Global Advice – Tips for Success at an International Real Estate Auction

December 2nd, 2014 by melissa

We wanted to share with our readers some tips on dealing with real estate auctions outside of the United States. Our friends at Ashley Wilson in London kindly outlined the details on how to best prepare for property auctions across the pond. You may find a lot of similarities despite being conducted on different continents – take a look!

Bidding for Properties at an Auction

Buying a home at an auction can be a fantastic alternative to purchasing in a conventional manner. Whilst buying a home in a traditional way can involve chains breaking down and a whole series of other disappointments, a process that usually takes months can last for just minutes when you buy via an auction – and what’s more is that you own the property when the hammer falls. You shouldn’t attend an auction without doing your homework first though, and you should always seek advice from professionals, such as Ashley Wilson solicitors in London, before you agree to anything.

Preparing for an Auction

It’s a good idea to sit in on an auction before you bid at one so you can get a feel for what they are like in real life. When you have decided to bid at an auction, you should get in touch with the auction house in question and ask to look at their catalogue. The catalogues are usually printed weeks before the auction begins. You could also subscribe to their mailing list so you don’t miss out on finding out about any potential properties.
Some of the top auctioneers for both commercial and residential properties in London are:

    Auction House
    Barnard Marcus
    Barnett Ross

Do Your Homework

You should take a look at the property (or ‘lot’) that you’re interested in before you attend the relevant auction and may wish to attend with experts including conveyancing solicitors. You will probably need to be guided by solicitors on a regular basis, so it’s a good idea to affiliate yourself with property dispute solicitors or conveyancers before you get started with attending auctions.

It is also good practice to research the area you are looking to purchase a property in and the average price range. This will also give you an awareness of how popular the property could be at auction meaning you need to have a highest figure in your head for the worth of the property and as much knowledge as possible prior to attending the auction.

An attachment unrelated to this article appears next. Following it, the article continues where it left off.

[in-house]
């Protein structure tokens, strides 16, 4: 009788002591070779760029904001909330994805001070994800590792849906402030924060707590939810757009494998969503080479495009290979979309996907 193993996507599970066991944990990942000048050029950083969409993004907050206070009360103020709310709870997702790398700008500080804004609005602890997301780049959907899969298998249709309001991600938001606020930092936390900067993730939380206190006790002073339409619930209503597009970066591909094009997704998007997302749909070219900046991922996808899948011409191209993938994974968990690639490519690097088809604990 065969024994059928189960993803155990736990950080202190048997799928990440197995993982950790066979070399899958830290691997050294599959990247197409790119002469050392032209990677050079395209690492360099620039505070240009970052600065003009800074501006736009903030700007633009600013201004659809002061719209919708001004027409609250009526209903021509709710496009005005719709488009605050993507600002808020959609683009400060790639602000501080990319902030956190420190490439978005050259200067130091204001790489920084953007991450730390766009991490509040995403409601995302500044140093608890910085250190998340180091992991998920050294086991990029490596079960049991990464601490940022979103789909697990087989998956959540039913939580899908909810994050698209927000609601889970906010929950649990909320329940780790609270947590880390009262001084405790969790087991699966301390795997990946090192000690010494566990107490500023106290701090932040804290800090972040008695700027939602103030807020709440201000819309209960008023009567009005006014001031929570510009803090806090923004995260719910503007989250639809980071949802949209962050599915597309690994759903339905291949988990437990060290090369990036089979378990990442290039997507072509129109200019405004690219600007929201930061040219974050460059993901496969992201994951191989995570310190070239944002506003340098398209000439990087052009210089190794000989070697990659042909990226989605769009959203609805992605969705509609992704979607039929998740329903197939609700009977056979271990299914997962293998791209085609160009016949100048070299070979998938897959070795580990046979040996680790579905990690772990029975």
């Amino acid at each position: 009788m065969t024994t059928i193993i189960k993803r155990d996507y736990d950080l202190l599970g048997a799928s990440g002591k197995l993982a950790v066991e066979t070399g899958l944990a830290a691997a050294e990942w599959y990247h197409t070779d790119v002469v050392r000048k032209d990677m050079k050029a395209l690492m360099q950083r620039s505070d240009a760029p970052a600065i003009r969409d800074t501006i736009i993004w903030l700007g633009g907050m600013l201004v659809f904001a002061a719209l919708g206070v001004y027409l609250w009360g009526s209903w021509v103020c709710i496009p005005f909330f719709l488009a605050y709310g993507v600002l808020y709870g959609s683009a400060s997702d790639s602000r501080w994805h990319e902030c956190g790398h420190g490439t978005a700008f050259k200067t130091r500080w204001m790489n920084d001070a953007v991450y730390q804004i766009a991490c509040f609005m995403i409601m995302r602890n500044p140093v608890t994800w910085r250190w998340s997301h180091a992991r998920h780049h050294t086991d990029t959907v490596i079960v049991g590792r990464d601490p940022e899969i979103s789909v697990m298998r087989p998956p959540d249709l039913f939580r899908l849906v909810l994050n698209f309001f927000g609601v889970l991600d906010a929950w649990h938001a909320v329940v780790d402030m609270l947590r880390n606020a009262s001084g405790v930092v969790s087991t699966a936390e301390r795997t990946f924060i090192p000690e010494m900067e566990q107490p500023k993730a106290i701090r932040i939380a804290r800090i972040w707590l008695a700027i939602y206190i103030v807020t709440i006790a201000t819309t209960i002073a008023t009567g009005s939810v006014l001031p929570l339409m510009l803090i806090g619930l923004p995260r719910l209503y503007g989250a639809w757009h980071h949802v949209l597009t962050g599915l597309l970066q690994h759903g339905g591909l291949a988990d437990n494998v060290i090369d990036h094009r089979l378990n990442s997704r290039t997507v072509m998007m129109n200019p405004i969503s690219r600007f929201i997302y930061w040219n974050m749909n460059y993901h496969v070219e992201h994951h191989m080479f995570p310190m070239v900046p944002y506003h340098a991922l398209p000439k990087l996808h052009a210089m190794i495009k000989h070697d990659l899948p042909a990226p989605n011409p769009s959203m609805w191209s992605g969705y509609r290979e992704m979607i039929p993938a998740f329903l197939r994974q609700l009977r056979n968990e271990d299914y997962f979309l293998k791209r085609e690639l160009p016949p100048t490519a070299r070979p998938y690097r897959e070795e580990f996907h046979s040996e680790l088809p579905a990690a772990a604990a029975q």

Popular areas for property auctions in London are without a doubt Central and North London. These areas are extremely expensive to purchase properties in, and property auctions allow homeowners, landlords and businesses to potentially pay a lower price and transform a property.

Remember to look into planning permissions and other due diligence if you attend auctions for property projects.

Other Things You Need to Know

You will need to have 10% deposit ready to lay down on the day of the auction, and will be required to pay the other 90% within 28 days if you are successful. It’s wise to arrange a mortgage in principle with a lender before you attend the auction. If things fall through due to a lack of funds, you may not get your 10% deposit back. Don’t forget that you are making a legally-binding agreement when your bid for a property is successful. If you can’t get to the auction house, you should be able to bid over the phone. You should get in touch with the house in question to find out how they do things. Don’t forget to take two forms of ID with you when you attend the auction as well as all relevant banking information.

Bid Clearly

When you do place a bid, make sure that the auctioneer notices you. You need to nod your head or raise your hand quickly. Sometimes lots don’t reach their reserve price, but don’t be downhearted if this happens, as your offer may be accepted later anyway. Don’t forget that the auctioneer can refuse a bid without giving a reason. Commercial property solicitors can give you all the advice you need on relevant subjects like collective enfranchisement.


You can leave a response, or trackback from your own site.

Leave a Reply

 

Switch to our mobile site